Busan’s art landscape can be classified largely into four categories. First, there are public art museums, of which Busan has two: the Busan Museum of Art, which opened in 1998 in Haeundae, the heart of East Busan, and the Museum of Contemporary Art Busan, which opened in 2018 on the pristine Eulsukdo Island in West Busan. Although there is no major distinction between the two, the Museum of Contemporary Art Busan focuses on new media exhibitions and serves as the main venue for the Busan Biennale, a modern art festival. The second category is art fairs. Three or four are held annually, the main events being Art Busan and the Busan Annual Market of Art (BAMA). Art Busan was hosted by BEXCO for about three years before forming its own legal entity; over the past 10 years, it has grown and gained recognition as an independent organization. Initially organized by local galleries, BAMA is hosted by the Galleries Association of Busan and has been growing rapidly since the recent establishment of an organizing body. The Busan Fine Arts Association also hosts an art fair, which, along with others in the area, is a topic for another article.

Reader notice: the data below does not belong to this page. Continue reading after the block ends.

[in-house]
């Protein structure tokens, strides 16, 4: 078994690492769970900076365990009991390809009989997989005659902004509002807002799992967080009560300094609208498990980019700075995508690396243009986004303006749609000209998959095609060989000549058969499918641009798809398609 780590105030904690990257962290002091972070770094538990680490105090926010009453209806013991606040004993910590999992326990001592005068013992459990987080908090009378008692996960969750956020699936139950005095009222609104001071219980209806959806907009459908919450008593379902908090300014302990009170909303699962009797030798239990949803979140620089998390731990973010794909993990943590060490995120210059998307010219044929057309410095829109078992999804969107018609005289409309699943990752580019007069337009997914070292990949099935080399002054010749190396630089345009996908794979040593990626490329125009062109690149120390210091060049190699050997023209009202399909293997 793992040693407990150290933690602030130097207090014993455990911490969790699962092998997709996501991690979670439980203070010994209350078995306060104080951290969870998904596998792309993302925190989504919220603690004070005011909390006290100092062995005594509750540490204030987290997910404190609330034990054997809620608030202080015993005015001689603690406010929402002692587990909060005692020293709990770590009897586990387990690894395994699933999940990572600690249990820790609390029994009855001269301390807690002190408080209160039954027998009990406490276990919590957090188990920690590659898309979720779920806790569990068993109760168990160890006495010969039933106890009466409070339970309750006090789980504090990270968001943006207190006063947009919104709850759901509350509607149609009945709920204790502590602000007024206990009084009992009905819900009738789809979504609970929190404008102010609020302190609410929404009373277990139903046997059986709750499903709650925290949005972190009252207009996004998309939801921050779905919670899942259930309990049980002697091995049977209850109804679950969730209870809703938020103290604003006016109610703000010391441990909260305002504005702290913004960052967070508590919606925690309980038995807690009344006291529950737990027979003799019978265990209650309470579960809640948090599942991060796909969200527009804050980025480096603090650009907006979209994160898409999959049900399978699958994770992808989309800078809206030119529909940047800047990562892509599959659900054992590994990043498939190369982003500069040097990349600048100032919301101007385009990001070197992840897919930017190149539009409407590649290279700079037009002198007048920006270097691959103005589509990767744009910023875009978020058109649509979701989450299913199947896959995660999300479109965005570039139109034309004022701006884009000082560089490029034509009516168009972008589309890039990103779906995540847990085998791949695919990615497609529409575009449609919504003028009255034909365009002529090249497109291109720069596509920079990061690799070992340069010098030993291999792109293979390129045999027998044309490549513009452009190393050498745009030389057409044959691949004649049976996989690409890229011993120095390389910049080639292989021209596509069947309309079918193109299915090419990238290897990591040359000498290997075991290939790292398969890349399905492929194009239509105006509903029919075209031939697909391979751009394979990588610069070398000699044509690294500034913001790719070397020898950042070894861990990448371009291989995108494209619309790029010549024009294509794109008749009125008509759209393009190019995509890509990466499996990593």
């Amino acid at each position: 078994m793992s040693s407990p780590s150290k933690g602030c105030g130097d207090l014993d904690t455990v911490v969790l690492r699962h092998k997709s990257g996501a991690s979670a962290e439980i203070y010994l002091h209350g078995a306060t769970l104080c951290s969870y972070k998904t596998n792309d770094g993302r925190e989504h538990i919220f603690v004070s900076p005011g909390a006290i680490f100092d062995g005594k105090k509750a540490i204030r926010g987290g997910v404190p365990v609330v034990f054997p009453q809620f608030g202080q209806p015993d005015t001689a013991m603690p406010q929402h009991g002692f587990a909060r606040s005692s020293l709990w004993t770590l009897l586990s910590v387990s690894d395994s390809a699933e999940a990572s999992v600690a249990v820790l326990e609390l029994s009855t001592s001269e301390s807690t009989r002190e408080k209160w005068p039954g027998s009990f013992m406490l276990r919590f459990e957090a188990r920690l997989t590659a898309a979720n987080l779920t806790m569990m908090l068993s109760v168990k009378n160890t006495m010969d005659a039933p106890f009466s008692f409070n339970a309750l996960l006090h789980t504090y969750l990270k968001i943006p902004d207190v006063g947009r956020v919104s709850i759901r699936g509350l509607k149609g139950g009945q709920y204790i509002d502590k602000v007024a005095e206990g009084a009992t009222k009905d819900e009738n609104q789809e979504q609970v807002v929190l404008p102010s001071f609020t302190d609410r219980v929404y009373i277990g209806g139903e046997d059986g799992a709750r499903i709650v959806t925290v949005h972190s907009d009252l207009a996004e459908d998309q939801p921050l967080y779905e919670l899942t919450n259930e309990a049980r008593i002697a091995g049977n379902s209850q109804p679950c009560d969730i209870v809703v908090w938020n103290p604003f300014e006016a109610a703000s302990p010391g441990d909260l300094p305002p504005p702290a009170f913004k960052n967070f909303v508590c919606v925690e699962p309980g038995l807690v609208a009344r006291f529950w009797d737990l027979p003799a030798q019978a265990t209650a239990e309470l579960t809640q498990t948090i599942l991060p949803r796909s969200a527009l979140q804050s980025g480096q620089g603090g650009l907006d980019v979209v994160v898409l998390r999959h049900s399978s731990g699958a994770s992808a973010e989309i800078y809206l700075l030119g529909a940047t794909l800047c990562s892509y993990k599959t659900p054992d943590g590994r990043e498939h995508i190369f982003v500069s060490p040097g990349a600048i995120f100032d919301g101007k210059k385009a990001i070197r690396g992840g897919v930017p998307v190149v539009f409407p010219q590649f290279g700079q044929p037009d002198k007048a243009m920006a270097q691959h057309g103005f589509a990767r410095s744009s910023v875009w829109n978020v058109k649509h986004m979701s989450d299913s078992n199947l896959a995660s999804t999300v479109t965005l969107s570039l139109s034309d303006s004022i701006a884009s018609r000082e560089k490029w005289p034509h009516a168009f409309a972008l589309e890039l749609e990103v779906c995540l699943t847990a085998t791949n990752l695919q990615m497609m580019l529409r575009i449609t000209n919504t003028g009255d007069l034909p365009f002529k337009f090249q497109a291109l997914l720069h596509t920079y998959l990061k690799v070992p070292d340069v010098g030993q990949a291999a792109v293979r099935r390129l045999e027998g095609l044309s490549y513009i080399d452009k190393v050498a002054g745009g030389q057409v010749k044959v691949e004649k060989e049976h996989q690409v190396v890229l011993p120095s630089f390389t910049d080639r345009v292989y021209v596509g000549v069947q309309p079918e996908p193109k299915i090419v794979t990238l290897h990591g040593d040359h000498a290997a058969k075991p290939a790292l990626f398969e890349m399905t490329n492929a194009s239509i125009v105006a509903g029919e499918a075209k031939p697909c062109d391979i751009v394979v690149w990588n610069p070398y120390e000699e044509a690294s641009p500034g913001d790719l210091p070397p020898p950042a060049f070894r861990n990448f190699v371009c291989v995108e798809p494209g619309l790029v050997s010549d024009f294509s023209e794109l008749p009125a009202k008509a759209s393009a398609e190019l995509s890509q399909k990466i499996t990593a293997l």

The third category is the Busan Biennale, now in its 20th year. It was not until 2002 that event was first held under the name Busan Biennale. According to history, before 2002, there was the Busan Youth Biennale, which was launched in 1981. Stories related to the Busan Youth Biennale have been relayed by later generations of artists. It is different from other biennales in that it is hosted by the Busan Biennale Organizing Committee, which organizes the Sea Art Festival and a modern art festival in alternate years. The latter is the widely known Busan Biennale.
Busan is indisputably the representative port city of Korea. All art-related visitors to Busan will inevitably say, ““Let’s go to the sea,” at some point during their stay. The sea symbolizes Busan. The Sea Art Festival, hosted by the Busan Biennale Organizing Committee, is an iconic festival with a history of over 30 years—much longer than that of the Busan Biennale. The Busan Biennale Organizing Committee hosts both festivals in alternate years. The most recent Sea Art Festival was held successfully in October 2021 on Ilgwang Beach by a small fishing village in Gijang-gun. With a young Indian curator in her 20s as the festival’s first-ever foreign artistic director, the event presented many possibilities and issues for consideration. Let’s briefly go back in time. In 1981, young local artists founded the Busan Youth Biennale, Korea’s first biennale, which was succeeded by the Sea Art Festival in 1987. The festival continued for over 10 years on Gwangalli and Haeundae Beaches before taking the back seat when the geographical expansion of Haeundae New Town spawned numerous other events. The festival relocated to Songdo and Dadaepo Beaches in West Busan and again to the tip of East Busan in 2021. Its content and format are bound to change over the years, but the Sea Art Festival maintains its sense of place rooted in the sea.